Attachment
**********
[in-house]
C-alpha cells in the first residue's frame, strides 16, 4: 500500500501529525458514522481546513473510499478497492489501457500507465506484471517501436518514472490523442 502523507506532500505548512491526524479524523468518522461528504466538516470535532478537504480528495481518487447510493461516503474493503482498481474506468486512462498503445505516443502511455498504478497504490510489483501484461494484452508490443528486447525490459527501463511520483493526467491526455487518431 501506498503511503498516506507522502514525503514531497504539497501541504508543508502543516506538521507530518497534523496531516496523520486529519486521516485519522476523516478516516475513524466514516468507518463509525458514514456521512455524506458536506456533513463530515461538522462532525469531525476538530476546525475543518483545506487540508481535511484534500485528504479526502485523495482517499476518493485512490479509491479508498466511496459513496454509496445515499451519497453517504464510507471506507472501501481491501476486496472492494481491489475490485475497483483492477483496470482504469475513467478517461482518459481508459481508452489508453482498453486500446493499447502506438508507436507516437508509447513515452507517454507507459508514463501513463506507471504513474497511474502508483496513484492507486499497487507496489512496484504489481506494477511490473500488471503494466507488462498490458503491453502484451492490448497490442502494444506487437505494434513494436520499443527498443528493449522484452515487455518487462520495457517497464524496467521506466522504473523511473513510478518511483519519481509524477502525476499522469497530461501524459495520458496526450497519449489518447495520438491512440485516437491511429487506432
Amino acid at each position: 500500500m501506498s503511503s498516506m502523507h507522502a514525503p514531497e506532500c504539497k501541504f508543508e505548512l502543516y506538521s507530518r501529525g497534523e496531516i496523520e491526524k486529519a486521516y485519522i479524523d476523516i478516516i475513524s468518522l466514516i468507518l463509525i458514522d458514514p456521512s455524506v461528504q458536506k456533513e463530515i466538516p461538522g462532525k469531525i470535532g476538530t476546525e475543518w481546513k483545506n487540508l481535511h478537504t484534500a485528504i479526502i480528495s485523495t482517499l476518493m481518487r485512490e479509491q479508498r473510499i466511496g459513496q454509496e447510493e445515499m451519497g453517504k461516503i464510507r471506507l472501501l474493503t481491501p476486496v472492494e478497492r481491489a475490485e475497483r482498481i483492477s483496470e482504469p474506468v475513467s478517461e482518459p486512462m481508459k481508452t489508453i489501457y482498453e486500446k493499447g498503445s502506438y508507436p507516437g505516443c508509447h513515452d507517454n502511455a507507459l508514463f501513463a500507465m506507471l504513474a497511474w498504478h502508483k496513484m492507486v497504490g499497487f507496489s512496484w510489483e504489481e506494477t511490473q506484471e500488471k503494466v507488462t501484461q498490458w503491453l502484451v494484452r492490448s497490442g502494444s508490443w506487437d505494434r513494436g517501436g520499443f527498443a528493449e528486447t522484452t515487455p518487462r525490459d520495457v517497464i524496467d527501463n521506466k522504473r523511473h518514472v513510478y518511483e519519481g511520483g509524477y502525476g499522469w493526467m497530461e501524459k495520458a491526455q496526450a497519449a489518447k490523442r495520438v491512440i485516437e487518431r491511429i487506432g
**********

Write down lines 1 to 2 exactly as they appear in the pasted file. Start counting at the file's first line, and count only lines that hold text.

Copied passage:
[in-house]
C-alpha cells in the first residue's frame, strides 16, 4: 500500500501529525458514522481546513473510499478497492489501457500507465506484471517501436518514472490523442 502523507506532500505548512491526524479524523468518522461528504466538516470535532478537504480528495481518487447510493461516503474493503482498481474506468486512462498503445505516443502511455498504478497504490510489483501484461494484452508490443528486447525490459527501463511520483493526467491526455487518431 501506498503511503498516506507522502514525503514531497504539497501541504508543508502543516506538521507530518497534523496531516496523520486529519486521516485519522476523516478516516475513524466514516468507518463509525458514514456521512455524506458536506456533513463530515461538522462532525469531525476538530476546525475543518483545506487540508481535511484534500485528504479526502485523495482517499476518493485512490479509491479508498466511496459513496454509496445515499451519497453517504464510507471506507472501501481491501476486496472492494481491489475490485475497483483492477483496470482504469475513467478517461482518459481508459481508452489508453482498453486500446493499447502506438508507436507516437508509447513515452507517454507507459508514463501513463506507471504513474497511474502508483496513484492507486499497487507496489512496484504489481506494477511490473500488471503494466507488462498490458503491453502484451492490448497490442502494444506487437505494434513494436520499443527498443528493449522484452515487455518487462520495457517497464524496467521506466522504473523511473513510478518511483519519481509524477502525476499522469497530461501524459495520458496526450497519449489518447495520438491512440485516437491511429487506432